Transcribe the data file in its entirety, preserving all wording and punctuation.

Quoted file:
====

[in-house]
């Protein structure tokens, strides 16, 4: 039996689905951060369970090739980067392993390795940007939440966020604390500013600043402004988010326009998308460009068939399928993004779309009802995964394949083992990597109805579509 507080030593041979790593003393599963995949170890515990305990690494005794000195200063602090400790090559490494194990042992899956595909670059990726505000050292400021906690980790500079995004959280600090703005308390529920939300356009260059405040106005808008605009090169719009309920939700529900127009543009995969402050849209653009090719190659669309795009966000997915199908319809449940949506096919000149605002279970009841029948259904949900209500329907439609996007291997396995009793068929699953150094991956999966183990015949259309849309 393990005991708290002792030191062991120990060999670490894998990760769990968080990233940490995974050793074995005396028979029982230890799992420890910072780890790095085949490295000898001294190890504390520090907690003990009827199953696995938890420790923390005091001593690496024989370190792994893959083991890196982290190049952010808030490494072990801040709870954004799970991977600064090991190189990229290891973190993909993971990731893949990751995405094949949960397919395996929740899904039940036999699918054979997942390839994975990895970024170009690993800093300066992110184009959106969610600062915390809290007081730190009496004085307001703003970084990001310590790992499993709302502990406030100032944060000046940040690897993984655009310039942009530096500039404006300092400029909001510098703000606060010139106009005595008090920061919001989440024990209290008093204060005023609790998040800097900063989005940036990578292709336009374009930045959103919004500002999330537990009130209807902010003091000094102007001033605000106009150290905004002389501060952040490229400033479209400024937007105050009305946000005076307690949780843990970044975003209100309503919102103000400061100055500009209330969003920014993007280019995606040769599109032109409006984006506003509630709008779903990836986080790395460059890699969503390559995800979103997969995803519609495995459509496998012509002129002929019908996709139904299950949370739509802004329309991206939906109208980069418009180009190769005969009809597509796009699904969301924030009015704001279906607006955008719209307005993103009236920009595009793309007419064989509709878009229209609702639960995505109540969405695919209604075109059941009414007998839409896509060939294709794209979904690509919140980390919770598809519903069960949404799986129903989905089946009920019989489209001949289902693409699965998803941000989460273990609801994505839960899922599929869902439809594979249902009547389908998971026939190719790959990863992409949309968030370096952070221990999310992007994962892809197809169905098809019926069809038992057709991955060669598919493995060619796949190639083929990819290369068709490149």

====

[in-house]
């Protein structure tokens, strides 16, 4: 039996689905951060369970090739980067392993390795940007939440966020604390500013600043402004988010326009998308460009068939399928993004779309009802995964394949083992990597109805579509 507080030593041979790593003393599963995949170890515990305990690494005794000195200063602090400790090559490494194990042992899956595909670059990726505000050292400021906690980790500079995004959280600090703005308390529920939300356009260059405040106005808008605009090169719009309920939700529900127009543009995969402050849209653009090719190659669309795009966000997915199908319809449940949506096919000149605002279970009841029948259904949900209500329907439609996007291997396995009793068929699953150094991956999966183990015949259309849309 393990005991708290002792030191062991120990060999670490894998990760769990968080990233940490995974050793074995005396028979029982230890799992420890910072780890790095085949490295000898001294190890504390520090907690003990009827199953696995938890420790923390005091001593690496024989370190792994893959083991890196982290190049952010808030490494072990801040709870954004799970991977600064090991190189990229290891973190993909993971990731893949990751995405094949949960397919395996929740899904039940036999699918054979997942390839994975990895970024170009690993800093300066992110184009959106969610600062915390809290007081730190009496004085307001703003970084990001310590790992499993709302502990406030100032944060000046940040690897993984655009310039942009530096500039404006300092400029909001510098703000606060010139106009005595008090920061919001989440024990209290008093204060005023609790998040800097900063989005940036990578292709336009374009930045959103919004500002999330537990009130209807902010003091000094102007001033605000106009150290905004002389501060952040490229400033479209400024937007105050009305946000005076307690949780843990970044975003209100309503919102103000400061100055500009209330969003920014993007280019995606040769599109032109409006984006506003509630709008779903990836986080790395460059890699969503390559995800979103997969995803519609495995459509496998012509002129002929019908996709139904299950949370739509802004329309991206939906109208980069418009180009190769005969009809597509796009699904969301924030009015704001279906607006955008719209307005993103009236920009595009793309007419064989509709878009229209609702639960995505109540969405695919209604075109059941009414007998839409896509060939294709794209979904690509919140980390919770598809519903069960949404799986129903989905089946009920019989489209001949289902693409699965998803941000989460273990609801994505839960899922599929869902439809594979249902009547389908998971026939190719790959990863992409949309968030370096952070221990999310992007994962892809197809169905098809019926069809038992057709991955060669598919493995060619796949190639083929990819290369068709490149």